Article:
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Representing Knowledge and Querying Data Using Double-Functorial Semantics: A Flexible and Expressive Approach


Core Concepts
Double categories provide a flexible and expressive language to represent knowledge and query data, unifying the functional and relational models through double functors.
Abstract
The paper introduces double-categorical ologs as a knowledge representation framework, where the ontology or database schema is a small double category and instance data is a structure-preserving double functor. This approach recognizes both functions and relations as fundamental concepts, granting them first-class status. The key highlights are: Expressing facts: Double ologs can naturally express facts involving both functions and relations, including partial maps and implications, which are difficult to capture in functional or relational ologs. Creating types using tabulators: Tabulators in double ologs enable the creation of new types by reifying propositions and relations as subtypes of the original types. Forming conjunctions using local products: Local products in double ologs allow the expression of conjunctions of propositions, enabling complex queries to be formulated within the schema. Querying data: Queries can be formulated as abstract relations in the double olog schema and then evaluated by the double functor defining the instance. Basic relational algebra operations like permutations, projections, and joins appear directly as operations in the double category of relations. The paper provides an accessible, example-driven explanation of these features, demonstrating the expressive power and flexibility of double-categorical knowledge representation and data querying.
Stats
Each person may have expertise consisting of training or facility in a particular skill. Each person may or may not belong to a particular SGC team. The inner join of the expertise and membership relations gives the set of persons, their skills, and the teams they belong to.
Quotes
"Double categories provide a flexible and expressive language to represent knowledge and query data, unifying the functional and relational models through double functors." "Querying is double-functorial semantics."

Deeper Inquiries

How can double ologs be extended to handle more complex data structures, such as hierarchical or graph-like data

Double ologs can be extended to handle more complex data structures, such as hierarchical or graph-like data, by leveraging the rich structure and flexibility of double categories. In the context of hierarchical data, one approach could involve representing parent-child relationships as proarrows in the double category. For example, if we have a hierarchical structure where each node has a parent and possibly multiple children, we can define proarrows that capture these relationships. By extending the double olog with appropriate cells and relations, we can model and query hierarchical data effectively. When dealing with graph-like data, double ologs can represent nodes and edges as objects and arrows in the schema. By incorporating additional relations to capture the connectivity between nodes, double ologs can handle graph structures seamlessly. Queries on graph-like data can be formulated using the double-functorial semantics, allowing for expressive and efficient retrieval of information from complex interconnected datasets.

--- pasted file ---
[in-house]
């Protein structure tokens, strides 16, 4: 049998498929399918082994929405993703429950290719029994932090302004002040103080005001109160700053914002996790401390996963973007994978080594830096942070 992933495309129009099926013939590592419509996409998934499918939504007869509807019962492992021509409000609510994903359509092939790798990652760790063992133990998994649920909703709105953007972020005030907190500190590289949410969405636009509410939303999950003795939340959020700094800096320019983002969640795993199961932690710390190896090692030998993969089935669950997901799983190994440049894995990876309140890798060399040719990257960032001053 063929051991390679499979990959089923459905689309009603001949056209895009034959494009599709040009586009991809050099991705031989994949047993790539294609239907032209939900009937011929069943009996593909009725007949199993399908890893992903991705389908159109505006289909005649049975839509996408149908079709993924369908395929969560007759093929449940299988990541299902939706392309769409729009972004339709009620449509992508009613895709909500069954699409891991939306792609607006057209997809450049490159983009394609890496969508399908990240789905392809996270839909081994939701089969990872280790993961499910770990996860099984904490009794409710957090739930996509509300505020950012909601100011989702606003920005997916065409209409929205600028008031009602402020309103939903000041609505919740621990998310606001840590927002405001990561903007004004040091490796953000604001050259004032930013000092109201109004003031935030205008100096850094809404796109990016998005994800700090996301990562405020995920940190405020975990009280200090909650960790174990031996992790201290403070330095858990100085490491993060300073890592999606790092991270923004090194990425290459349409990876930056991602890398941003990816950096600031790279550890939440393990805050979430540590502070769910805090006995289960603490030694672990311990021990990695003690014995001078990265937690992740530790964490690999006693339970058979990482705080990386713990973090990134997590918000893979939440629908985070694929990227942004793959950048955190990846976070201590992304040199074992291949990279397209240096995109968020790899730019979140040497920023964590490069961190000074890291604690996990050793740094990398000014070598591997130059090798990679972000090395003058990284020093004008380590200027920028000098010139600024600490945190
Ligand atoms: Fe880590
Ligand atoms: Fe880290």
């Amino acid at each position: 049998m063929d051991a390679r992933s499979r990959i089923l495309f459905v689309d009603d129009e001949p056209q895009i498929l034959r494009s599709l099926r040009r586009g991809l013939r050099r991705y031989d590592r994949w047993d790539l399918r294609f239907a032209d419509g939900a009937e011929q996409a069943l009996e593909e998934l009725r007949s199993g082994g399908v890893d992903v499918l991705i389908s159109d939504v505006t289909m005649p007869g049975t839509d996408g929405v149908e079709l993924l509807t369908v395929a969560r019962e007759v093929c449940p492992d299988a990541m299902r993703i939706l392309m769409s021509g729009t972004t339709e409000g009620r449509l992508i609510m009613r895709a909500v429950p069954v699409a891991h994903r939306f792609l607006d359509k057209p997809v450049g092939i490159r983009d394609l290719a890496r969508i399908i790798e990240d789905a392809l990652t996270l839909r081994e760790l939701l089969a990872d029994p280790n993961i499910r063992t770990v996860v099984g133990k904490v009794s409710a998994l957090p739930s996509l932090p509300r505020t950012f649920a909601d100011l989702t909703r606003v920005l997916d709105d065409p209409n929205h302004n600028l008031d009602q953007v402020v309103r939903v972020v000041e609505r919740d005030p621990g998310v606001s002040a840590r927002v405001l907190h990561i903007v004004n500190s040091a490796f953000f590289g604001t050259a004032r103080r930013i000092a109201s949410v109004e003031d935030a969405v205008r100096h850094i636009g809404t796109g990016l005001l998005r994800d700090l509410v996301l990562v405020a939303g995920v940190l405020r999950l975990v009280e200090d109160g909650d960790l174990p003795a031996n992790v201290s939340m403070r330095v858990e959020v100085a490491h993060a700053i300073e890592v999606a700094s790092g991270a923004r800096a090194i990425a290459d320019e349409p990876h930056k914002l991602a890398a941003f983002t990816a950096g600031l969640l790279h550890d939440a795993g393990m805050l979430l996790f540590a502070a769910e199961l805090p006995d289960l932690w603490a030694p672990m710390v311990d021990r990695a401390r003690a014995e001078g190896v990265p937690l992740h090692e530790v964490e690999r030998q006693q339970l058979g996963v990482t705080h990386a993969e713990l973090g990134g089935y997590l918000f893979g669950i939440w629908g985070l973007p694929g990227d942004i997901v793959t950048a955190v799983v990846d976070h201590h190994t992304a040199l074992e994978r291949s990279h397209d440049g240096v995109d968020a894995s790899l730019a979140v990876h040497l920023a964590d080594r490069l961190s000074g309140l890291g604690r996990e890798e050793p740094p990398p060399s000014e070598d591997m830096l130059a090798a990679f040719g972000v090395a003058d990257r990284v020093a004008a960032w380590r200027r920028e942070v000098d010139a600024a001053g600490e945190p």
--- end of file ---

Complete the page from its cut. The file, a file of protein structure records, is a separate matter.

What are the computational and performance implications of using double-categorical semantics for querying large-scale databases

Using double-categorical semantics for querying large-scale databases can have both computational benefits and performance implications. On the computational side, the abstract structure of double categories allows for a unified and systematic approach to representing and querying data. This can lead to more efficient query processing, as the semantics of the double category provide a clear framework for formulating and evaluating queries. In terms of performance, the use of double-categorical semantics may introduce additional computational overhead compared to traditional database querying methods. The complexity of handling double functors and relations in large-scale databases could impact query execution times and resource utilization. However, the expressive power and flexibility offered by double-categorical semantics can outweigh these performance considerations, especially in scenarios where the structure of the data is intricate and requires sophisticated querying capabilities.

What are the potential applications of double-categorical knowledge representation beyond databases, such as in areas like ontology engineering or knowledge graph construction

Double-categorical knowledge representation has a wide range of potential applications beyond databases, particularly in areas like ontology engineering and knowledge graph construction. In ontology engineering, double ologs can provide a formal and structured way to represent complex relationships between entities, attributes, and concepts. By utilizing double functors and relations, ontologies can capture intricate domain knowledge and support reasoning and inference tasks effectively. In the context of knowledge graph construction, double-categorical semantics offer a robust framework for modeling interconnected data elements. Knowledge graphs can benefit from the expressive nature of double ologs to represent diverse types of information and their relationships. This can enhance the semantic richness of knowledge graphs, enabling more sophisticated queries and analyses across interconnected data points. Overall, the applications of double-categorical knowledge representation extend to various domains where complex data structures and relationships need to be captured and queried in a systematic and coherent manner.
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